Blood of Sunshine

It was cloudy today.

Looking up at the sky through dirty windshield, she felt an inner sigh of disappointment. Cloudy days meant cloudy moods.

She was never sure if it was her mood reflecting the weather or if she was picking up on other people’s moods related to the weather. It was hard to tell. She spent a lot of time trying to appreciate and even romanticize the cloudy day. She pictured the water accumulating in the sky, droplets grouping in a magical dance to form the haze that from below appeared so tangible.

Impenetrable.

But still all she could feel was the heaviness of a wet blanket. No one around her seemed to make an attempt to appreciate this mysterious gray, and so it must be the drivers in the surrounding cars interfering with her mental space. She wished they could at least try to be as enlightened as she was—for everyone’s sake.

“To the sun, it’s always daytime,” she thought to herself.

Be the sun.

She envisioned the sun, hidden behind the clouds. She remembered the sunny day of yesterday, rays warming her skin with an almost tender touch. She imagined the rays of light had sunk down through her flesh and into her very veins. She imagined her blood turning brilliant gold and shining outward through her body.

What if she had blood of sunshine? What would that be like? How would that change her?

The thought was oddly energizing and she held onto it. Blood of sunshine would mean carrying the light within her to share with those in the dark and the cold. It would dry out this gray, humid day and leave trails of glowing amber in her wake. She envisioned flowers and trees sprouting up behind her as she walked, fed by the glow of her being.

She imagined passing by crowds of people, all turning to stare in silence as she entered and then exited their field of vision. Each would later question what they had seen yet remain forever changed by the encounter.

She felt the warmth of the sunshine inside her veins, flowing with loving energy.

When she arrived at work, she parked in her usual spot but walked with unusual ease. Each step was both blessing and gratitude to the earth beneath her feet and the sunshine poured outward from her heart. It poured with such radiant, invisible energy she became convinced it was real.

As she walked into her building the sunshine still followed. Making eye contact with an older gentleman, he stopped in his tracks.

“Good morning,” he said, with a strangely earnest quality.

“Good morning,” she replied, with radiant sunshine smile.

And it was.

(C) 2021 Barbara Gray – no content may be used or reproduced without permission of the author.

The Walk

I went for a walk with my son.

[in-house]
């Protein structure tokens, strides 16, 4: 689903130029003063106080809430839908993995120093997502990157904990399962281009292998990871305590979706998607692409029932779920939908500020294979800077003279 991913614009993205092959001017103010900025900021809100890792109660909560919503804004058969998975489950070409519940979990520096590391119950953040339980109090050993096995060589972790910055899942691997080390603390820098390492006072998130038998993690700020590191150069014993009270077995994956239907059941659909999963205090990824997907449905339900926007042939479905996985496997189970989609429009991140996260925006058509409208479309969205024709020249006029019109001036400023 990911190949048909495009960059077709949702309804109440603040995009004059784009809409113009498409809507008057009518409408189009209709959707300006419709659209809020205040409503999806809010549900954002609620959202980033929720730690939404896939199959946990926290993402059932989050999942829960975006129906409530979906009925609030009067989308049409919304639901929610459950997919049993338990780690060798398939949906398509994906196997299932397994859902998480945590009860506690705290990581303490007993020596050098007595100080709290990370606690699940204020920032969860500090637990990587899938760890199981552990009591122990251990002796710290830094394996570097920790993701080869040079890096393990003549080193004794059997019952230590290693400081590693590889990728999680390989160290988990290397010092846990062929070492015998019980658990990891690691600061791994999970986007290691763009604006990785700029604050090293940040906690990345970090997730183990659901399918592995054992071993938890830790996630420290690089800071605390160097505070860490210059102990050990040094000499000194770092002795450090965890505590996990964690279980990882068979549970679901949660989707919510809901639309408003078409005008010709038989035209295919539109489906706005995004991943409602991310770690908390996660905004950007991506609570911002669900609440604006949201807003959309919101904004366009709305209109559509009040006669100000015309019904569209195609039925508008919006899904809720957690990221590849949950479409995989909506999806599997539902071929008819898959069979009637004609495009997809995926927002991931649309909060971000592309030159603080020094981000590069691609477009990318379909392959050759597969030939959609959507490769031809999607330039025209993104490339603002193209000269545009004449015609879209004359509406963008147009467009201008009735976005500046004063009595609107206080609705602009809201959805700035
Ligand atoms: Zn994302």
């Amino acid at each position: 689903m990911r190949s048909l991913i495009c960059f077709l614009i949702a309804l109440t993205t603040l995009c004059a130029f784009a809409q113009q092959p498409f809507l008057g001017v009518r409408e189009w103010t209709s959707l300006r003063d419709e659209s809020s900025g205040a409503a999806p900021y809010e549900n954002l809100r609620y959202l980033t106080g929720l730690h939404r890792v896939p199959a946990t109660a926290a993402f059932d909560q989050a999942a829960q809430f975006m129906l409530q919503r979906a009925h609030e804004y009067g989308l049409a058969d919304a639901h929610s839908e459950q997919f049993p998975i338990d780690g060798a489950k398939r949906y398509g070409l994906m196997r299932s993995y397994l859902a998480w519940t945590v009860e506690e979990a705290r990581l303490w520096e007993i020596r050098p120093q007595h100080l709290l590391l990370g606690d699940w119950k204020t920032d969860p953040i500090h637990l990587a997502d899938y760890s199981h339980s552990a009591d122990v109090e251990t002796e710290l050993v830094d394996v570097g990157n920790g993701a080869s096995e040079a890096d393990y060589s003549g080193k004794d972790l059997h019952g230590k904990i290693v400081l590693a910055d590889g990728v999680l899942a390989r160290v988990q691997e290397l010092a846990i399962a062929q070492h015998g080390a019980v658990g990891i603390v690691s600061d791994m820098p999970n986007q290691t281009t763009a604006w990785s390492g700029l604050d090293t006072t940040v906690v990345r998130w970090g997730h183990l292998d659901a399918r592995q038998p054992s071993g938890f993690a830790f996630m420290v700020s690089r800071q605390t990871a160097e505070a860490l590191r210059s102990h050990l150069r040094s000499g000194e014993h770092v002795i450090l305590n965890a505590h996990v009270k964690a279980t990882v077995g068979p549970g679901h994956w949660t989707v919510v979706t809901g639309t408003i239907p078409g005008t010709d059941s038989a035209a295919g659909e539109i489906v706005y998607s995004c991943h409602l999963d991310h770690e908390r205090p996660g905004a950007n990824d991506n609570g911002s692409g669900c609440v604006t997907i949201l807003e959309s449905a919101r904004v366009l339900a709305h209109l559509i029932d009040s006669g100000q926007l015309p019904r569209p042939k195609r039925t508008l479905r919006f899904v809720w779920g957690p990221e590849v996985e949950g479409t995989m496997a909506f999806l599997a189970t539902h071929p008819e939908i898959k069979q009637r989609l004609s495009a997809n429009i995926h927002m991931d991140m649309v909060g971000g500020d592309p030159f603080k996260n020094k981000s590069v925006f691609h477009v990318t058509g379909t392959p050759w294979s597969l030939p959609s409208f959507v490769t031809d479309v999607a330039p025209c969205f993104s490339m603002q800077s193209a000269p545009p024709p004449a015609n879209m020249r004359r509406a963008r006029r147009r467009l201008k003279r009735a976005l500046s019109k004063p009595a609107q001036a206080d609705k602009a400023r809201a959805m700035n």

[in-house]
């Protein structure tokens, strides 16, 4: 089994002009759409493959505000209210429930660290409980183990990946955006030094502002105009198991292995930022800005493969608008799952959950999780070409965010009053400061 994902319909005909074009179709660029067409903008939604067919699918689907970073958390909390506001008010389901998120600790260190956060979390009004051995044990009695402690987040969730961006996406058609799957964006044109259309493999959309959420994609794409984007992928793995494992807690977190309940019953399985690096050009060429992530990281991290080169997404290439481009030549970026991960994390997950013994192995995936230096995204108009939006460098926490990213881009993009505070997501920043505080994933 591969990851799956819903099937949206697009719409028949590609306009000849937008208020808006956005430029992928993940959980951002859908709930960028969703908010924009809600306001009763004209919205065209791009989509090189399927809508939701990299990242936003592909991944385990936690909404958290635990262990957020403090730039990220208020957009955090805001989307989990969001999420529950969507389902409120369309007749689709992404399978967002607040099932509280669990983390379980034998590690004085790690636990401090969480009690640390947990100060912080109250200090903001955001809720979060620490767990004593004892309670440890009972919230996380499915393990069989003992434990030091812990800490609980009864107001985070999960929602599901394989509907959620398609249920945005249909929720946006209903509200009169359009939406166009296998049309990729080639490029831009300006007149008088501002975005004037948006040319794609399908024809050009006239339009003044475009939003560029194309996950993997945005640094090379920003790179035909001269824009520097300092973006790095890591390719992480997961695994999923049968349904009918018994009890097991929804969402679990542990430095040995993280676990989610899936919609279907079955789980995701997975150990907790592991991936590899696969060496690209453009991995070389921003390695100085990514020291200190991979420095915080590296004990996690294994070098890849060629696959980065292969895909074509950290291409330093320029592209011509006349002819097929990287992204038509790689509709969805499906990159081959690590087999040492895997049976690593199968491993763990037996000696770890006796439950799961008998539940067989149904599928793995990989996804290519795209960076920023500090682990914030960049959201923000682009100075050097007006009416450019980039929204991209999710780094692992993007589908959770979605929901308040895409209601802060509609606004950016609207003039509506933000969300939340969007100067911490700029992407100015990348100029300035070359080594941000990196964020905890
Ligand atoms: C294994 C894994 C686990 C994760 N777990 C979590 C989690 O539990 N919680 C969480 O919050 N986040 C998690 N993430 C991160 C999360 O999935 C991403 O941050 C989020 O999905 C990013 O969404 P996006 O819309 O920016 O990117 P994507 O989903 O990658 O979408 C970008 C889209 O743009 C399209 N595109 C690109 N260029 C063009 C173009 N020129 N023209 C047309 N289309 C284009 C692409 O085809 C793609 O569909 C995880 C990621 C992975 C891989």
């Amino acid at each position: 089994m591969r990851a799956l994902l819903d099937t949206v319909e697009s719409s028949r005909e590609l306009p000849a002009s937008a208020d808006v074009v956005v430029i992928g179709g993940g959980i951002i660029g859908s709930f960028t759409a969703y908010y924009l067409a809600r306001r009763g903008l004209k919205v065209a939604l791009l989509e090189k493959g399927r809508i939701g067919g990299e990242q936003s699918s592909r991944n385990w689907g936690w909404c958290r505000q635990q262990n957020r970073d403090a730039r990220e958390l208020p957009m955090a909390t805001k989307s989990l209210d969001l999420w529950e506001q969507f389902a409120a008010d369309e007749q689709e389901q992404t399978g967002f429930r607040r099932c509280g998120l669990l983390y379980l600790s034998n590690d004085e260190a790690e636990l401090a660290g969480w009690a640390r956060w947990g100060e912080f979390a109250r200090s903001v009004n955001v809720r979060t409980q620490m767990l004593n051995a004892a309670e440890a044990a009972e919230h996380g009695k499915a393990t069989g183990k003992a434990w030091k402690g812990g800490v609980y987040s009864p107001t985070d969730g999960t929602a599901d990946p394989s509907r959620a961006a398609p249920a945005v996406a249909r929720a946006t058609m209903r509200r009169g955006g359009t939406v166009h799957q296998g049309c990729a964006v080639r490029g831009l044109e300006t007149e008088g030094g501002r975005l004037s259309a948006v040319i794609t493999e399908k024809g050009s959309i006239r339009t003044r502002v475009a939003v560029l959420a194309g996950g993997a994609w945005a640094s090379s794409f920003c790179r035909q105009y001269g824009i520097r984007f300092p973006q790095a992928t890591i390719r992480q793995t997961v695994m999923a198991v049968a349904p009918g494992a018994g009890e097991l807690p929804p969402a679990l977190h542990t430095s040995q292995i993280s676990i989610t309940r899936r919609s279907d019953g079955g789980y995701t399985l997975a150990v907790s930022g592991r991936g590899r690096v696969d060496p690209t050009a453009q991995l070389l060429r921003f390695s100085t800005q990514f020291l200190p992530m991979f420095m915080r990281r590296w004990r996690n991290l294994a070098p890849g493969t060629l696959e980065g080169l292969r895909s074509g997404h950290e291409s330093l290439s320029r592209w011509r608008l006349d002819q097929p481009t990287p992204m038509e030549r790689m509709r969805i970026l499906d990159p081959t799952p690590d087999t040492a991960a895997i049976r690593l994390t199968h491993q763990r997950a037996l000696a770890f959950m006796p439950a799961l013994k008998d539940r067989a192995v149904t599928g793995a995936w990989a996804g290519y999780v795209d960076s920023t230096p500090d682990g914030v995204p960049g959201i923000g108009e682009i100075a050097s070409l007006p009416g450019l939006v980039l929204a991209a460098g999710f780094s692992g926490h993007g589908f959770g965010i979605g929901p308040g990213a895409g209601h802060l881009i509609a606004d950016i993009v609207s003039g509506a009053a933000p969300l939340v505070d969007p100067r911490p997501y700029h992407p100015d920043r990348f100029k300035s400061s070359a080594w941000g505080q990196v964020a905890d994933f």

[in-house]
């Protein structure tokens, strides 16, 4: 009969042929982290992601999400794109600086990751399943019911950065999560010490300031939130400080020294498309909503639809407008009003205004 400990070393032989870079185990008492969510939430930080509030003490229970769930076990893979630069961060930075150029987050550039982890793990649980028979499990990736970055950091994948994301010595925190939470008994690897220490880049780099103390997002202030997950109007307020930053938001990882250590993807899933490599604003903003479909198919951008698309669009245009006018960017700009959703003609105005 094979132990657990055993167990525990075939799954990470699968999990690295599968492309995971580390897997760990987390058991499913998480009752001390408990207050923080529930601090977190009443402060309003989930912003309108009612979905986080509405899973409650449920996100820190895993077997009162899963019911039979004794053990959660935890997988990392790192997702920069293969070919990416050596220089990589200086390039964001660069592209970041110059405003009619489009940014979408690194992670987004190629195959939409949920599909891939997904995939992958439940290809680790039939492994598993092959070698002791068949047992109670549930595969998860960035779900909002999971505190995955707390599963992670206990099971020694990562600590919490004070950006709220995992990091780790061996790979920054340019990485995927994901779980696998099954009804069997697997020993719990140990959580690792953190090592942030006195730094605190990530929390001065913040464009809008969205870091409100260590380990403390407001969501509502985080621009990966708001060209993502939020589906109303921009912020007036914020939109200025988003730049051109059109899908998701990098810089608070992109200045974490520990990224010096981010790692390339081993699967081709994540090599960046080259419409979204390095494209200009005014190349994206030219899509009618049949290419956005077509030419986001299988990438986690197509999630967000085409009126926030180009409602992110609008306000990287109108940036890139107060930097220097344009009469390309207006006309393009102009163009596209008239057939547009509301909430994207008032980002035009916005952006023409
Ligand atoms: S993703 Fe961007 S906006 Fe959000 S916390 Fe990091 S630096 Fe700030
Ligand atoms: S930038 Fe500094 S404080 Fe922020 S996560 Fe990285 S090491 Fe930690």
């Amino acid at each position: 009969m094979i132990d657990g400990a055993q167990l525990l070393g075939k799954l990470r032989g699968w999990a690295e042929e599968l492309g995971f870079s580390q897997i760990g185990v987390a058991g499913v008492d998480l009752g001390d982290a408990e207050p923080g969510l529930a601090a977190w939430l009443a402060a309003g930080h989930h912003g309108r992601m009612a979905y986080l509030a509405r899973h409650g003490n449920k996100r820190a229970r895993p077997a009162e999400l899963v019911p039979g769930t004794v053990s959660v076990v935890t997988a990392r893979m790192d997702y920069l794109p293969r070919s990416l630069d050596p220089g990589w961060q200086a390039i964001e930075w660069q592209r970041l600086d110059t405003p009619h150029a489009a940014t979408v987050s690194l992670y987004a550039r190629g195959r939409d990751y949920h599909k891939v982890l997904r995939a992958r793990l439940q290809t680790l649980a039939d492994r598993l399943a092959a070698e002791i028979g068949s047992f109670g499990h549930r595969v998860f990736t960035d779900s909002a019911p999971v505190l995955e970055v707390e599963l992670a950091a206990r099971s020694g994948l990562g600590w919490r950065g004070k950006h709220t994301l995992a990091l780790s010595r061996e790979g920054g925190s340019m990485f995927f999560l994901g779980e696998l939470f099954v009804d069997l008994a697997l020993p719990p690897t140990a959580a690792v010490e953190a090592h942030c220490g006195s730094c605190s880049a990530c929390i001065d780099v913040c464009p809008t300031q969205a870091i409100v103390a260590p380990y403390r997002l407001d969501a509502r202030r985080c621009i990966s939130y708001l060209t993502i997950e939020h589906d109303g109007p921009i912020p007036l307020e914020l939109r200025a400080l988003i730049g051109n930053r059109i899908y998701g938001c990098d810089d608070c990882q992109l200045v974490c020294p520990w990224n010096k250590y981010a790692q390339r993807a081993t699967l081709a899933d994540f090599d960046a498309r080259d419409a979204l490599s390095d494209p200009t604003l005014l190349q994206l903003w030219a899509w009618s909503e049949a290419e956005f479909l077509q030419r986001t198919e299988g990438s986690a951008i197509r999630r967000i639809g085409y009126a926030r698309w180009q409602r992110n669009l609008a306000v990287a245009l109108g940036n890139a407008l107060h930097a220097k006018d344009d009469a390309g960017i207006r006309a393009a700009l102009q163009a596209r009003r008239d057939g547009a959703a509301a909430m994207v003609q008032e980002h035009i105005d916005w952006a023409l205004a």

We were discussing the nature of happiness and the tendency for humans to dwell on the past.

“Look at the trees.” I said to my son. “How old do you think they are?”

“Very old,” my son replied.

“Think about what they’ve seen,” I said.

He was quiet for a moment, looking. Then he said, “They’ve probably seen hurricanes and tornados. Maybe even wars.”

“Yes,” I replied, “And listen to them. What do they say? Do they sit there and say ‘Oh, woe is me, what storms I’ve seen, what hurricanes. I’ve been through so much, poor me, poor me!’”

“No,” my son responded without hesitation, “They don’t. They don’t say anything at all.”

I smiled.

“We should be more like the trees.”

We continued our walk in silence.

(C) 2021 Barbara Gray – no content may be used or reproduced without permission of the author.

The Rope

When I was a kid, my sisters and I played outside with the neighbor boy nearly every day. I remember those long summer nights like they were yesterday–itchy with mosquitoes and freshly cut grass.

We mostly got along, but like all kids we fought from time to time. 

One particular fight I will never forget. We had found a long strand of rope that we used to play tug-of-war with or tie someone to a tree for a mock execution. You know. Normal kid stuff. But for some reason, the neighbor boy didn’t want to share the rope that day. 

It may have started as a legitimate game of tug-of-war, but quickly devolved into an “us against him” battle to retrieve the serpentine object. The neighbor boy had wrapped the entire rope around his arm and was hunched over it like it was a football, kneeling on the ground to keep anyone else from getting to it. 

He was bigger than us, but we were many. And so we pulled on his arms, we kicked him, we tried to poke him with sticks to get him to let go. To no avail. Our struggle continued for what felt like hours but was likely barely twenty minutes. The neighbor boy refused to give up, and so we did. 

The next day, there was a handwritten note on our front door. It was from the neighbor boy. He stated in his note that he was not happy with the way we had treated him the day before. He did not like being pulled on, or kicked or poked with sticks. 

I remember the guilt flooding my chest, as I had been the one to introduce the sticks–though in all fairness, I didn’t poke him hard. More of a jab to the ribs that was meant to trigger his reflexes and catch him off guard. But still, I realized it had hurt him. 

At the same time, I felt his feelings were unfair. He could have let go of the rope at any time. In fact, if I remembered correctly, he had taken the rope from someone else in the first place. He had set the precedent that this was the game we were going to play, and then he apparently didn’t have the hardiness of spirit to see it through. 

For many years, I judged him based on that incident. 

But as I have grown into an adult, I have watched many people endure all kinds of pain and punishment, always blaming those around them, somehow not realizing that all they have to do is let go of the rope.

Sometimes I am even surprised to find a rope in my own hands.

(C) 2021 Barbara Gray – no content may be used or reproduced without permission of the author.